So far, it's one step forward and three steps back, as usual, for the ACC this bowl season.
In the conference's perpetual pursuit of national respect in college football, Clemson's Music City Bowl win over Kentucky stands as the only circle on the ACC's scorecard, cluttered with losing squares around North Carolina, Miami and Boston College.
Of course, the Tigers already did enough damage by losing to a different 7-5 SEC team (South Carolina) before the ACC championship game. Beating a 7-5 Kentucky team that finished 3-5 in the SEC merely avoided further embarrassment for the ACC rather than establish any claim to inter-conference dominance.
Miami, a 20-14 loser to No. 24 Wisconsin in Tuesday's Champs Sports Bowl, was the only favorite to lose. UNC gave away its bowl (again), a 19-17 loss to No. 17 Pittsburgh in Saturday's Meineke Car Care Bowl, and Boston College was outclassed 24-13 by Southern California in the Emerald Bowl.
Miami got run over by a bigger Wisconsin team, which raises questions again about Randy Shannon's viability as a coach. If 9-4 is what Miami wants, then fine, but if a return to the glory days of "The U" remains on the wish list, Shannon is not the right coach.
As a general rule, bowls are 60 percent motivation, 30 percent preparation and 10 percent talent. Miami wasn't motivated, UNC wasn't prepared and Boston College didn't have enough talent.
It should be noted that the Eagles' loss to a disheveled USC program, playing outside of the Bowl Championship Series limelight for the first time in eight years, defied all "motivation is everything in bowls" logic.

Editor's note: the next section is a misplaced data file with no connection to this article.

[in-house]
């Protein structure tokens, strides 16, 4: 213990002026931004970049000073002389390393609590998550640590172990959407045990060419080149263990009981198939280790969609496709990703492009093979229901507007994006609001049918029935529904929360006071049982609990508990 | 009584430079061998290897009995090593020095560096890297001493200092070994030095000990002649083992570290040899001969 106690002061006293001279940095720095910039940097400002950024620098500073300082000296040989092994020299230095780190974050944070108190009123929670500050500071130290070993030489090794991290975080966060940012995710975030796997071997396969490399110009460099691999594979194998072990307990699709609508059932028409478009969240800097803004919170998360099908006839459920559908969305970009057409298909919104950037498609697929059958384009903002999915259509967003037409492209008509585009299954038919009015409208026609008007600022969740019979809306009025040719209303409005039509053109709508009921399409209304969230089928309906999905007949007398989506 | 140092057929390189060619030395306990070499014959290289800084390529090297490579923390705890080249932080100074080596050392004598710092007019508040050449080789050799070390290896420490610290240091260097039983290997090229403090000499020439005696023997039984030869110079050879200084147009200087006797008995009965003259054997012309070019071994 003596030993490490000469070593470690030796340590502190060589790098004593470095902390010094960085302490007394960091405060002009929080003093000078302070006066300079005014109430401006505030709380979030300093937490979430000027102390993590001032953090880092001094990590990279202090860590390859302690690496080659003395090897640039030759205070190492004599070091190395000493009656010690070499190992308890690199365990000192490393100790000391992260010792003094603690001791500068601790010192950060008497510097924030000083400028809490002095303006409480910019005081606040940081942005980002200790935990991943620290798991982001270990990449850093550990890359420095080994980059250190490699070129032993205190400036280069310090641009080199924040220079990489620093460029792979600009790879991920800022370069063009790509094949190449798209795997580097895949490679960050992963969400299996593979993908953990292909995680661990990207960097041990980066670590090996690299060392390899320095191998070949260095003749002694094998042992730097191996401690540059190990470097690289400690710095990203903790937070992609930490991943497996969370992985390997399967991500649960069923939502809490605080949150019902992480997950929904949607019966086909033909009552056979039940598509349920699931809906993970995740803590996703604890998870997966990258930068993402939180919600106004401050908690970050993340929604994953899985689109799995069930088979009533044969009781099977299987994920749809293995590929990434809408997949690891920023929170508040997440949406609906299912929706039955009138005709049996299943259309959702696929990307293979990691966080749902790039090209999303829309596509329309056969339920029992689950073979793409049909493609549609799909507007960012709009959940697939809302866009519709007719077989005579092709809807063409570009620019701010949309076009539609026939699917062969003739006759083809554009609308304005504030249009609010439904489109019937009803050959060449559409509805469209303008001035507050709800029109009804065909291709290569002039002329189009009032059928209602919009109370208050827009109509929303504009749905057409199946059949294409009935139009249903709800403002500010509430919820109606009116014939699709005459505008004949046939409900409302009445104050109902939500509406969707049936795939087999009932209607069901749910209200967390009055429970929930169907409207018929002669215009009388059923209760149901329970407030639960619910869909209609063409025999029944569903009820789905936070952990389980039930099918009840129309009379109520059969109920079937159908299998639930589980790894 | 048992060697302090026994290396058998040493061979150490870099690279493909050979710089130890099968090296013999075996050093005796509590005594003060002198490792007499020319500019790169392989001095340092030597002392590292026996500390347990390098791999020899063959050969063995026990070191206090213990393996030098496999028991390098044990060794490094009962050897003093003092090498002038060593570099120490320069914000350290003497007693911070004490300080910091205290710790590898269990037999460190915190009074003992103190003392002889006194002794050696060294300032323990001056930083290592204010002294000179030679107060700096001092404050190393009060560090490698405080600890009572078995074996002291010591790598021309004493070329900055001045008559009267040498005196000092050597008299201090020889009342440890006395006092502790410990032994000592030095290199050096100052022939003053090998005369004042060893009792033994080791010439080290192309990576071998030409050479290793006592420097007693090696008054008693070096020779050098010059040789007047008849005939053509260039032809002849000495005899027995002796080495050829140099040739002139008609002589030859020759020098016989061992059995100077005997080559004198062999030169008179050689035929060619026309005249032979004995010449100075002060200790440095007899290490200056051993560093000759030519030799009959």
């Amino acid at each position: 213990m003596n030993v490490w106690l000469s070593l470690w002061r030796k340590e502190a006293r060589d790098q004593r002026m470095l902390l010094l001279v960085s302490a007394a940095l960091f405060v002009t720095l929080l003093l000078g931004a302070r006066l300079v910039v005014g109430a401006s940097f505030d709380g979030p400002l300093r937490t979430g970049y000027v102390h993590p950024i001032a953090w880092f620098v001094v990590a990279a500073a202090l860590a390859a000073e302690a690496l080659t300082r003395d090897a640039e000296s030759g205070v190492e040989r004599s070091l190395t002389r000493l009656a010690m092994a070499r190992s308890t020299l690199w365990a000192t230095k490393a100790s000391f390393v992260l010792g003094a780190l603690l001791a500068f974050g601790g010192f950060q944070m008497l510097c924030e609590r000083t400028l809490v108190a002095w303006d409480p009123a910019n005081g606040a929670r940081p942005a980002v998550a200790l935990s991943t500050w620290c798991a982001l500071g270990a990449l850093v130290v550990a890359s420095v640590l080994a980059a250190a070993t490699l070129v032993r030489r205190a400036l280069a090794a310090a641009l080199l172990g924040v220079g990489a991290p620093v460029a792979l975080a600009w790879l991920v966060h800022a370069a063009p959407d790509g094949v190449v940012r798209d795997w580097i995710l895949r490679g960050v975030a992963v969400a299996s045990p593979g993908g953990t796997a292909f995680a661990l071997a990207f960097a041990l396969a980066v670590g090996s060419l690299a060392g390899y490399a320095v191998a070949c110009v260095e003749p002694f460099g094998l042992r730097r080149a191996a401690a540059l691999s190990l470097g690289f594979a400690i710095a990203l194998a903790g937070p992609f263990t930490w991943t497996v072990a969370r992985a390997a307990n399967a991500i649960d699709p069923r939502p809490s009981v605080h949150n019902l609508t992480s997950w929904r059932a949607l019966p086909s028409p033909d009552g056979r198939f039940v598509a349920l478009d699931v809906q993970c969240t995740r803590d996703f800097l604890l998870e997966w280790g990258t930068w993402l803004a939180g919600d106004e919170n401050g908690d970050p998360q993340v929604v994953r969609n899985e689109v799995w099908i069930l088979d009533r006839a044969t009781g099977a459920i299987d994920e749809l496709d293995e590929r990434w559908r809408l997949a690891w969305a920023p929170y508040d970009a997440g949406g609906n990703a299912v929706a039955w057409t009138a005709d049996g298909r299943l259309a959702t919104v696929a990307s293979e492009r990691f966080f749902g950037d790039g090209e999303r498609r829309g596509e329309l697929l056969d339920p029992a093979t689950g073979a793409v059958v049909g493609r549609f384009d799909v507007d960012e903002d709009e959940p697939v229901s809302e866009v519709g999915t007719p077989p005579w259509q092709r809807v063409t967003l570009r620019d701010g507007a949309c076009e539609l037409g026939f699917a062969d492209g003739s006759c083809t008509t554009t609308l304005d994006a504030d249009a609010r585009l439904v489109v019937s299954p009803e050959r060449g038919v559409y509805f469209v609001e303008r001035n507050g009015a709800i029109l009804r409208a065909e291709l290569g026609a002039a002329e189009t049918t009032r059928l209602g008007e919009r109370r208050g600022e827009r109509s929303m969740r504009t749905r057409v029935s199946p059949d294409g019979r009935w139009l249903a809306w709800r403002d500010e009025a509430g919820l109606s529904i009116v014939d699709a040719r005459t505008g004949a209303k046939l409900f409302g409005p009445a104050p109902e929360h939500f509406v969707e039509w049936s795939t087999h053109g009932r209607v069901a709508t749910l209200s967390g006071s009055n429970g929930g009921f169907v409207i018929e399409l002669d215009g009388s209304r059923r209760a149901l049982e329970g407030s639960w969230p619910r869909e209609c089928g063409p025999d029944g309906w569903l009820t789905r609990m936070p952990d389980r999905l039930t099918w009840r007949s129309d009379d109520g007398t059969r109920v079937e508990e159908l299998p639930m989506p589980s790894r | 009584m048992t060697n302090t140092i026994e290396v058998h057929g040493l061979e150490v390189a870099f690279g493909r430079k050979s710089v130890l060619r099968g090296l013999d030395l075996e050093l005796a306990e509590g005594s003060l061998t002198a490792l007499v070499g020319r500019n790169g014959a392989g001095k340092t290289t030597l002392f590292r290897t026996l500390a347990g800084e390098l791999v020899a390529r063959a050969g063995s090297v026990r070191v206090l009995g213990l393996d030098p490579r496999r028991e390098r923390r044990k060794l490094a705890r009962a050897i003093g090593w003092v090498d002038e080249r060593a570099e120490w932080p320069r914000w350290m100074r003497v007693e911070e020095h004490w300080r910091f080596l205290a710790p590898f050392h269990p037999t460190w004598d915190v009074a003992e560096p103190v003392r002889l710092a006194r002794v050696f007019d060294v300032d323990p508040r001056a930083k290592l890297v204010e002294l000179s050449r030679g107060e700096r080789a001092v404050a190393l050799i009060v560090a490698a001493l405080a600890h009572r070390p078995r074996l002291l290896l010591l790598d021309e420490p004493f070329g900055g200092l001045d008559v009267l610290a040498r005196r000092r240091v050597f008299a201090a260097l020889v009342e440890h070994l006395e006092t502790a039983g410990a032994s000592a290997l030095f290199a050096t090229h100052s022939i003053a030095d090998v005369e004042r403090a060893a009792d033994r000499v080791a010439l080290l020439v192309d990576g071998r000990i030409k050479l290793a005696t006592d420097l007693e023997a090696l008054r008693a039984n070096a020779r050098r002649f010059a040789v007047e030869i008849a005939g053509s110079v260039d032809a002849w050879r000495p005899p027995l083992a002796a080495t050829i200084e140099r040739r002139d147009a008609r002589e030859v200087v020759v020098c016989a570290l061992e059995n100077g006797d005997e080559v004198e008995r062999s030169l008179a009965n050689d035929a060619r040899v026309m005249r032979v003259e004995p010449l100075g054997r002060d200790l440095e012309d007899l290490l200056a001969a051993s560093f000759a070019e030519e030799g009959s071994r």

The ACC gets three more bowl chances and needs a sweep to finish above .500. The Techs, of Georgia and Virginia, are favored in the conference's two highest-profile games, Tuesday's Orange and tonight's Chick-fil-A, respectively.
Georgia Tech should be motivated after last year's bowl disaster against LSU, and coach Paul Johnson definitely will have the players prepared for blue-collar Iowa.
Virginia Tech has the edge in preparation and talent over Tennessee, but the Vols and their goofy first-year coach, Lane Kiffin, have a motivational edge on paper.
Using Occam's razor, it's a given the ACC won't win all three of its remaining bowls - the Gator Bowl's Florida State-West Virginia matchup on Friday is the third bowl - but a 3-4 finish seems to fit the postexpansion script.
The ACC's bowl record was 4-6 last season, 2-6 in 2007 and 4-4 in 2006.
And before you dismiss the results as meaningless, although it's an argument with merit, you can be sure the opponents of the BCS cartel (cough, Congress) will point to the Mountain West's 3-0 bowl record as a reason for change/admission to the snack-chip sponsored reindeer games.
The most encouraging part of UNC's 19-17 loss to Pittsburgh was a throw-away line about competition by Tar Heels coach Butch Davis in the postgame news conference.
"The only way you are going to find out if you are any good is when you start playing good teams," Davis said. "You don't find anything out when you go out and beat someone 42-0. You don't learn anything about your program."
Let's hope that means no one will have to pay full price to watch Carolina scrimmage The Citadel or Georgia Southern in the foreseeable future. (And let's hope N.C. State and Duke will follow suit in nonconference scheduling.)
To Davis' credit, UNC has only one Football Championship Subdivision opponent on the 2010 schedule and opens with SEC heavyweight LSU in Atlanta.
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